The Duke of Connaught, The third son of Queen Victoria, arrived punctucally on the scene at 11:30am, to the glorious booms of the National Anthem. Making his way to a consortium of figures in front of the many Guardsman and Spectators, (one of them being the Prince of Wales, himself a Colonel of the Welsh Guards) and a small, elderly man who despite numerous attempts to keep him seated, insists on standing for the ceremony. This tenacious character is General Sir George Higginson who had celebrated his 100th birthday three months beforehand. The oldest living Guardsman, he wouldn’t be anywhere else. The Duke steps forward, inhales deeply and addresses the crowd:

‘Whether in attack or in defence, no other troops were more distinguished in bravery, in endurance and in disclipline. All who know and all who have followed their great services will bear testimony to the value of the men who were always to be depended on under the most trying and sometimes the most desperate conditions.’

© Johnston Press plc. Image created courtesy of THE BRITISH LIBRARY BOARD.

Alongside Higginson, the Duke grab two ropes and pull the flag to the ground. The most impressive memorial second to the Cenotaph is then revealed.

Copyright, Michael Day 2014 

The memorial is fronted by five bronze soldiers representing the Coldstream, Grenadiers, Scots, Welsh and Irish regiments. They were based on actual men – although one of them is based on two. The story goes that the Irishman got so impatient with the process that he walked away, leaving someone else to have their legs cast for his statue.

The five soldiers stand as a bitter reminder of the reality of what was termed ‘pal battalions’ at the time – before conscription was commonplace British forces found themselves vastly outnumbered against the 700,000 German troops which had just invaded Belgium. Drawing on the enthusiasm that men offered in fighting a war that was supposedly a done deal by Christmas, Lord Kitchener devised a way that friends, family and neighbours could fight alongside each other. It was successful: of the 1,000 battalions formed in the first two years of the war, 70% were Pal Battalions.

However, seeing your friends, family and neighbours massacred by your side on the battlefield highlighted the true horror that the War brought to the nation – entire families were often extinguished and male population of villages decimated. A hard, concrete face was given to the conflict and the scheme was quietly dropped, to be replaced with conscription.  

And that was was the backdrop to this memorial, and many others like it. Let us not forget the sacrifices of the past for the hope of a better future.

My thanks to Emmanuel Lebaut in the research for this post. 

Sources: Western Morning News, Monday 18th October 1926,  The Nottingham Evening Post, Saturday 16th October 1926, The Aberdeen Journal, Monday 18th October 1926, all via The British Newspaper Archive

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Putting the Rave in Graveyard: Death Salon in Philadelphia

A Stateside jaunt for our offering today as Cemetery Club member and London tour Guide Tina Hodgkinson writes of her visit to the the Death Salon Conference in Philadelphia earlier this month!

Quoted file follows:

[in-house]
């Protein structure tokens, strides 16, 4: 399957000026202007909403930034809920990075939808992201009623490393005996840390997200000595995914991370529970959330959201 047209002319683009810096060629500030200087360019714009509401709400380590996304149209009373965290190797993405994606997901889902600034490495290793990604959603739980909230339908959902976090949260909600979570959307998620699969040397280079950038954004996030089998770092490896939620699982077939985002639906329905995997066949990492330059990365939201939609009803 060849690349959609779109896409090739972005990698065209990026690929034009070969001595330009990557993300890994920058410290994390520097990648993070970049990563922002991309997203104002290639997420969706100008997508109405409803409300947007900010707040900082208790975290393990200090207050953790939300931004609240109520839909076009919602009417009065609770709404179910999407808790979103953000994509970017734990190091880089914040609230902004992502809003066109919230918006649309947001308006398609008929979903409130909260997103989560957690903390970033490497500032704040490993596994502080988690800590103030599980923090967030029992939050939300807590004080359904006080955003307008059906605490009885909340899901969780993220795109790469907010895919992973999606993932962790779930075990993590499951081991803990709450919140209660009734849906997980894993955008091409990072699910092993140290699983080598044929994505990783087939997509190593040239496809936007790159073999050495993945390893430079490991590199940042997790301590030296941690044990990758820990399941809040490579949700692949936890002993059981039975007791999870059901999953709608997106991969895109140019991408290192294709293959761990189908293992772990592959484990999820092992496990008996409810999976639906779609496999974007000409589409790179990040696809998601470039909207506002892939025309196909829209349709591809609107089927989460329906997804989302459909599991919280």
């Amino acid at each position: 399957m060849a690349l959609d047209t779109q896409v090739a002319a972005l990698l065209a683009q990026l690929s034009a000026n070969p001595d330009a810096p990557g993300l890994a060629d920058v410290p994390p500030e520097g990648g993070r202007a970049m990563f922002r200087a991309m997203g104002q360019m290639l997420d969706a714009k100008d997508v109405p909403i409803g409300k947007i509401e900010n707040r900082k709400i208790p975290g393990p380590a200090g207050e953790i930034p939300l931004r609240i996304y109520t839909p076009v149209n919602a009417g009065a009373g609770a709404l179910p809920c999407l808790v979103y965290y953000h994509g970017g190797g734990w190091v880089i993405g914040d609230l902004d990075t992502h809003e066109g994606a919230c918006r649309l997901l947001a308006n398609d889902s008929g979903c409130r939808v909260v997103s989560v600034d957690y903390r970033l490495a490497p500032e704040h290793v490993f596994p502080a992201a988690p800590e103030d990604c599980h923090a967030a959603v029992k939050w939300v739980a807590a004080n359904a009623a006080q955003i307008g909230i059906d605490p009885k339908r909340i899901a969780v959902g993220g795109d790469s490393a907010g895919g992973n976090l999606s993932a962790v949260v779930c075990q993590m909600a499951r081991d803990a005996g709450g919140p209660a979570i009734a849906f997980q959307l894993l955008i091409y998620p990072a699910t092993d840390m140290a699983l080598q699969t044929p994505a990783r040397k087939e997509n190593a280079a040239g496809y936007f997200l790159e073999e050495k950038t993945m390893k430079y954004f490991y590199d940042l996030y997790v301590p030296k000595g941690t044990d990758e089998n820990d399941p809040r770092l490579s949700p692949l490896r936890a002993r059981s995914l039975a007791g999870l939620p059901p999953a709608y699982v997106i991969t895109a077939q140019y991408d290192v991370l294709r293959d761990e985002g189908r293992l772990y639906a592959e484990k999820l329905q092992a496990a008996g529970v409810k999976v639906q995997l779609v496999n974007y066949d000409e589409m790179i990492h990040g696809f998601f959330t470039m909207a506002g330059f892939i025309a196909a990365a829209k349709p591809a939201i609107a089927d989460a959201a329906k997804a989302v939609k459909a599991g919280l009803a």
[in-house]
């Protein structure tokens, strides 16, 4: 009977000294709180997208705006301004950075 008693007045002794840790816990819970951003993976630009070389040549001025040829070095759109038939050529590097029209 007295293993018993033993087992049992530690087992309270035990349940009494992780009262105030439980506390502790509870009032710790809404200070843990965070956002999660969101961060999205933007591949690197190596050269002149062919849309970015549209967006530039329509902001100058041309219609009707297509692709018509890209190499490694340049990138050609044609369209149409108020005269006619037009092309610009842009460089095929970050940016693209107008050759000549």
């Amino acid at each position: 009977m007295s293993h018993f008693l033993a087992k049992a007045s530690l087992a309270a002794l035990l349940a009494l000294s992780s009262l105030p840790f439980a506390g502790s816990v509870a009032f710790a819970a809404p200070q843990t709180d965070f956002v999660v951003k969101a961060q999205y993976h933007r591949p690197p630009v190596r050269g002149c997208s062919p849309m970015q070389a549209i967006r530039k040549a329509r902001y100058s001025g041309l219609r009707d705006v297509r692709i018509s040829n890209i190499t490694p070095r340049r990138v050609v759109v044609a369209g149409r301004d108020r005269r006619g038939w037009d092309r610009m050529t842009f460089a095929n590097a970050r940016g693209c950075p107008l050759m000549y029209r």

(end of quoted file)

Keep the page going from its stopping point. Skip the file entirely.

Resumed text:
02 Megan Rosenbloom Death Salon Mutter Museum

Megan Rosenbloom welcoming delegates to the Death Salon

I recently attended the Death Salon Conference at the Mutter Museum, Philadelphia, USA (4 – 6 October 2015). Although death is an inevitable part of life, in many cultures it is still a taboo topic, and is something that many of us feel uncomfortable discussing. Death Salon is inspirational as it engages in the topic in a respectful and meaningful way by providing a platform for academics, death professionals and the general public to meet and discuss death matters.

The conference included a diverse range of death and mourning related events including themed talks, a death ball, musical performances, special late night opening and behind the scenes tour of the Mutter Museum, quiz night and the Dark Artisans’ Bazaar, selling a range of death related gifts. It was an amazing couple of days covering a diverse range of themes, it was truly inspiring, thought provoking and at times quite emotional.

04 Laurel Hill Cemetery

Putting the Rave in Graveyard, was a special cemetery themed talk, by Alexis Jeffcoat and Emma Stern’s about Laurel Hill Cemetery. The cemetery, which is located in Philadelphia’s suburbs, was founded in 1836 as an alternative to the city’s overcrowded burial grounds. It 78 acres of beautifully landscaped gardens has thousands of funeral monuments, tombs and mausoleums.

05 Laurel Hill Cemetery

From its very earliest days the public were encouraged to visit and this picturesque site became so popular venue for strolls, sightseeing, picnics and carriage rides that tickets were issued – see above.

06 Henrietta Garrett Laurel Hill Cemetery

Among the notable people buried there is Henrietta Garrett, a multimillionaire heiress who died in 1930 without leaving a will. Over 25,000 people came forward to try to claim her fortune and rumors spread that Henrietta’s will had been buried with her in her casket. Armed guards were employed to watch her grave for fear of body snatchers. Eventually in 1937 her body was exhumed but no documents were found. Most of the fortune ended up being spent on legal fees but eventually three distant cousins were identified as legitimate heirs.